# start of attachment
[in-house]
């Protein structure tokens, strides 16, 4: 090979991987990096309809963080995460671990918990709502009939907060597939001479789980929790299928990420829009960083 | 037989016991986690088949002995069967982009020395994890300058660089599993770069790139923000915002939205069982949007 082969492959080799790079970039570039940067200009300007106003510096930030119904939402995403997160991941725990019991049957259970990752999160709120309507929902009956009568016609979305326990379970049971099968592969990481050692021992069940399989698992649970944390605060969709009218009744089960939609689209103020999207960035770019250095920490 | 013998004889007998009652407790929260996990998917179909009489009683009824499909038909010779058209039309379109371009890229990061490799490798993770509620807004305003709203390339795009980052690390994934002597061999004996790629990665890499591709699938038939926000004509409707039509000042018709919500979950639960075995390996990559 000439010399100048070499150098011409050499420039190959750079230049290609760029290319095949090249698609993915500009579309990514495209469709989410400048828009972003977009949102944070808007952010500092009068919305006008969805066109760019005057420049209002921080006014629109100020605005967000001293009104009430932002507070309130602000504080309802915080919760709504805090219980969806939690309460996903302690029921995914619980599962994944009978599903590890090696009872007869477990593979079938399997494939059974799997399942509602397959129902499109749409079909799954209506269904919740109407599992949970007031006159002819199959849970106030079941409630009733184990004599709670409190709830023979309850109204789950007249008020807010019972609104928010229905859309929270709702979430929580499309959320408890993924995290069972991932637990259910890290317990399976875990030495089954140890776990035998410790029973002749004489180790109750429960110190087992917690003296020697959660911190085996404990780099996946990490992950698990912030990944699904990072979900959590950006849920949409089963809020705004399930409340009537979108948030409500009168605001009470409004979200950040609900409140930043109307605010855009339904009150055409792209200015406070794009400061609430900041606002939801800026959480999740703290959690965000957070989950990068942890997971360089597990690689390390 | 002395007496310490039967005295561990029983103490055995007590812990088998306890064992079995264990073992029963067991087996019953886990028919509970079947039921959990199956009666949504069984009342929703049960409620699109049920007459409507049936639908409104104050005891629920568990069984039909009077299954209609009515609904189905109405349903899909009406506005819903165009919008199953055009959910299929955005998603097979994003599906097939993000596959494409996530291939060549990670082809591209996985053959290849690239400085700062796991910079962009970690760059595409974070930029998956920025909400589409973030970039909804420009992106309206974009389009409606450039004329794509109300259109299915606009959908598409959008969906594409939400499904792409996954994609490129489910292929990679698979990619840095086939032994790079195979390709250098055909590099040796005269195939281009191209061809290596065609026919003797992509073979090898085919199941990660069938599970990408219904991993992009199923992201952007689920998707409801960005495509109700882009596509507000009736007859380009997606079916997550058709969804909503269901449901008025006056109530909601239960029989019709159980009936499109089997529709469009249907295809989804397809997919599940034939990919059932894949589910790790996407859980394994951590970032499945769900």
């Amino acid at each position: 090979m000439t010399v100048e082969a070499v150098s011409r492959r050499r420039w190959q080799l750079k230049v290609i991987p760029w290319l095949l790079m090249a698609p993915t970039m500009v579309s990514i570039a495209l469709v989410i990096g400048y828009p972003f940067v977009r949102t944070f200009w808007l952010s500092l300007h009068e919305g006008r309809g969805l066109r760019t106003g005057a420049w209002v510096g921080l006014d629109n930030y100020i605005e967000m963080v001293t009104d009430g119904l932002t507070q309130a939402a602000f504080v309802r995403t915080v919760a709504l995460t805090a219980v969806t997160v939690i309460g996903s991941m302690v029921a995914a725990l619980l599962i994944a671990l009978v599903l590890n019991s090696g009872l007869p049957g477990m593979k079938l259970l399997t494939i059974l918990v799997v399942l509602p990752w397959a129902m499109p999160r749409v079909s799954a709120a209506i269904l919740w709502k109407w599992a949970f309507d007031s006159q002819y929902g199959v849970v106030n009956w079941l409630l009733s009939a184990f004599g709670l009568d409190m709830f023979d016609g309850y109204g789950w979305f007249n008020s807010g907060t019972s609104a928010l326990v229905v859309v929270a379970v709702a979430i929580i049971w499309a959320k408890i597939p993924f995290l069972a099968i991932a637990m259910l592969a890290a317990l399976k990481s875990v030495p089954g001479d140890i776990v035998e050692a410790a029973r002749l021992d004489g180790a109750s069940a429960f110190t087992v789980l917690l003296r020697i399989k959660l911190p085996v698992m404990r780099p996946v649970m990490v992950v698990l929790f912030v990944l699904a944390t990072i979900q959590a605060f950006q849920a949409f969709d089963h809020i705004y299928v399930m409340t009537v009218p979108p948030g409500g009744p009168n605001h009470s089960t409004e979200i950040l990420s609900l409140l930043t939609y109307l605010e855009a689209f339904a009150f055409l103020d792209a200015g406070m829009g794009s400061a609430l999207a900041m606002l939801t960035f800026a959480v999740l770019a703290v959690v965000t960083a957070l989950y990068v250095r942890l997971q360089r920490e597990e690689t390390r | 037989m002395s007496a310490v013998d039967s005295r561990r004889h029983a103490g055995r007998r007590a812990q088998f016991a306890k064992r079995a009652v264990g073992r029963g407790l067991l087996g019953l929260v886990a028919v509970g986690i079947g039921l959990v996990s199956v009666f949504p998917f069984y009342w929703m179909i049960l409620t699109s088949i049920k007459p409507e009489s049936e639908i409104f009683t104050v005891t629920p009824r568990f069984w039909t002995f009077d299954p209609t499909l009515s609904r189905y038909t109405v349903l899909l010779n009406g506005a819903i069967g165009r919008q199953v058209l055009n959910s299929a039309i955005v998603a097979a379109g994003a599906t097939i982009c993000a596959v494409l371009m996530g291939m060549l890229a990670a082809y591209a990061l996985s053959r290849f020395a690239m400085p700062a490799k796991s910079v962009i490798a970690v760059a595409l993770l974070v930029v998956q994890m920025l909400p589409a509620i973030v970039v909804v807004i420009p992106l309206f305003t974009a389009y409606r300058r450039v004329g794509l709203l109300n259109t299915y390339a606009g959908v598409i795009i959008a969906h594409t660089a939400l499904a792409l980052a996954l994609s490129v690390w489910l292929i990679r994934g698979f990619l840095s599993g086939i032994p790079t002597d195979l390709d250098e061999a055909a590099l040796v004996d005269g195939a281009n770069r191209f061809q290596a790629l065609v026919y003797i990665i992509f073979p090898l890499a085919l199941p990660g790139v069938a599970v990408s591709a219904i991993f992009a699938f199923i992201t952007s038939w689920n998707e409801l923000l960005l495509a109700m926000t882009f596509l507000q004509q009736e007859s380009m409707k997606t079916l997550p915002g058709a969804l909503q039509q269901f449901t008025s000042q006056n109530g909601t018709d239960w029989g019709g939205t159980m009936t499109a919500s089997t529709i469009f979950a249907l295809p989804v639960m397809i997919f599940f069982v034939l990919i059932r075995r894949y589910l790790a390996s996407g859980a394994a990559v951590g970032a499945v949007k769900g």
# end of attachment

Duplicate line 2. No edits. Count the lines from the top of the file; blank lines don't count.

């Protein structure tokens, strides 16, 4: 090979991987990096309809963080995460671990918990709502009939907060597939001479789980929790299928990420829009960083 | 037989016991986690088949002995069967982009020395994890300058660089599993770069790139923000915002939205069982949007 082969492959080799790079970039570039940067200009300007106003510096930030119904939402995403997160991941725990019991049957259970990752999160709120309507929902009956009568016609979305326990379970049971099968592969990481050692021992069940399989698992649970944390605060969709009218009744089960939609689209103020999207960035770019250095920490 | 013998004889007998009652407790929260996990998917179909009489009683009824499909038909010779058209039309379109371009890229990061490799490798993770509620807004305003709203390339795009980052690390994934002597061999004996790629990665890499591709699938038939926000004509409707039509000042018709919500979950639960075995390996990559 000439010399100048070499150098011409050499420039190959750079230049290609760029290319095949090249698609993915500009579309990514495209469709989410400048828009972003977009949102944070808007952010500092009068919305006008969805066109760019005057420049209002921080006014629109100020605005967000001293009104009430932002507070309130602000504080309802915080919760709504805090219980969806939690309460996903302690029921995914619980599962994944009978599903590890090696009872007869477990593979079938399997494939059974799997399942509602397959129902499109749409079909799954209506269904919740109407599992949970007031006159002819199959849970106030079941409630009733184990004599709670409190709830023979309850109204789950007249008020807010019972609104928010229905859309929270709702979430929580499309959320408890993924995290069972991932637990259910890290317990399976875990030495089954140890776990035998410790029973002749004489180790109750429960110190087992917690003296020697959660911190085996404990780099996946990490992950698990912030990944699904990072979900959590950006849920949409089963809020705004399930409340009537979108948030409500009168605001009470409004979200950040609900409140930043109307605010855009339904009150055409792209200015406070794009400061609430900041606002939801800026959480999740703290959690965000957070989950990068942890997971360089597990690689390390 | 002395007496310490039967005295561990029983103490055995007590812990088998306890064992079995264990073992029963067991087996019953886990028919509970079947039921959990199956009666949504069984009342929703049960409620699109049920007459409507049936639908409104104050005891629920568990069984039909009077299954209609009515609904189905109405349903899909009406506005819903165009919008199953055009959910299929955005998603097979994003599906097939993000596959494409996530291939060549990670082809591209996985053959290849690239400085700062796991910079962009970690760059595409974070930029998956920025909400589409973030970039909804420009992106309206974009389009409606450039004329794509109300259109299915606009959908598409959008969906594409939400499904792409996954994609490129489910292929990679698979990619840095086939032994790079195979390709250098055909590099040796005269195939281009191209061809290596065609026919003797992509073979090898085919199941990660069938599970990408219904991993992009199923992201952007689920998707409801960005495509109700882009596509507000009736007859380009997606079916997550058709969804909503269901449901008025006056109530909601239960029989019709159980009936499109089997529709469009249907295809989804397809997919599940034939990919059932894949589910790790996407859980394994951590970032499945769900």